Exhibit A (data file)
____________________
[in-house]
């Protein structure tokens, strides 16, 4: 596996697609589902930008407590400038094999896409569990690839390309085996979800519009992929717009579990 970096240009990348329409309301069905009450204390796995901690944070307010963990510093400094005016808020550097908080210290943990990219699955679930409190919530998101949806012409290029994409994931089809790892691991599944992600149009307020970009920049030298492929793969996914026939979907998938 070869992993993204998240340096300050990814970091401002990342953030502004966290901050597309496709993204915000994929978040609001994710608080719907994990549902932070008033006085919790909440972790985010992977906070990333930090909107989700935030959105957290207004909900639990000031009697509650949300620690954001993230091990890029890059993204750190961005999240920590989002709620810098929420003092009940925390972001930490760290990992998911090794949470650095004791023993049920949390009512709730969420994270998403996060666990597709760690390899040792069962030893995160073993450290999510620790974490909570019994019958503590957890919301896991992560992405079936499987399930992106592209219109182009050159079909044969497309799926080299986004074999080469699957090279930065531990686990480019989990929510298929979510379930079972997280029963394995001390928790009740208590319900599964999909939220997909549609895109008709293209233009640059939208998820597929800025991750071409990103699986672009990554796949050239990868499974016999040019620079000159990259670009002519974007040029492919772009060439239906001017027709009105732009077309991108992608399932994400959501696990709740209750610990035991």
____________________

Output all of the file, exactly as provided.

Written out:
[in-house]
């Protein structure tokens, strides 16, 4: 596996697609589902930008407590400038094999896409569990690839390309085996979800519009992929717009579990 970096240009990348329409309301069905009450204390796995901690944070307010963990510093400094005016808020550097908080210290943990990219699955679930409190919530998101949806012409290029994409994931089809790892691991599944992600149009307020970009920049030298492929793969996914026939979907998938 070869992993993204998240340096300050990814970091401002990342953030502004966290901050597309496709993204915000994929978040609001994710608080719907994990549902932070008033006085919790909440972790985010992977906070990333930090909107989700935030959105957290207004909900639990000031009697509650949300620690954001993230091990890029890059993204750190961005999240920590989002709620810098929420003092009940925390972001930490760290990992998911090794949470650095004791023993049920949390009512709730969420994270998403996060666990597709760690390899040792069962030893995160073993450290999510620790974490909570019994019958503590957890919301896991992560992405079936499987399930992106592209219109182009050159079909044969497309799926080299986004074999080469699957090279930065531990686990480019989990929510298929979510379930079972997280029963394995001390928790009740208590319900599964999909939220997909549609895109008709293209233009640059939208998820597929800025991750071409990103699986672009990554796949050239990868499974016999040019620079000159990259670009002519974007040029492919772009060439239906001017027709009105732009077309991108992608399932994400959501696990709740209750610990035991």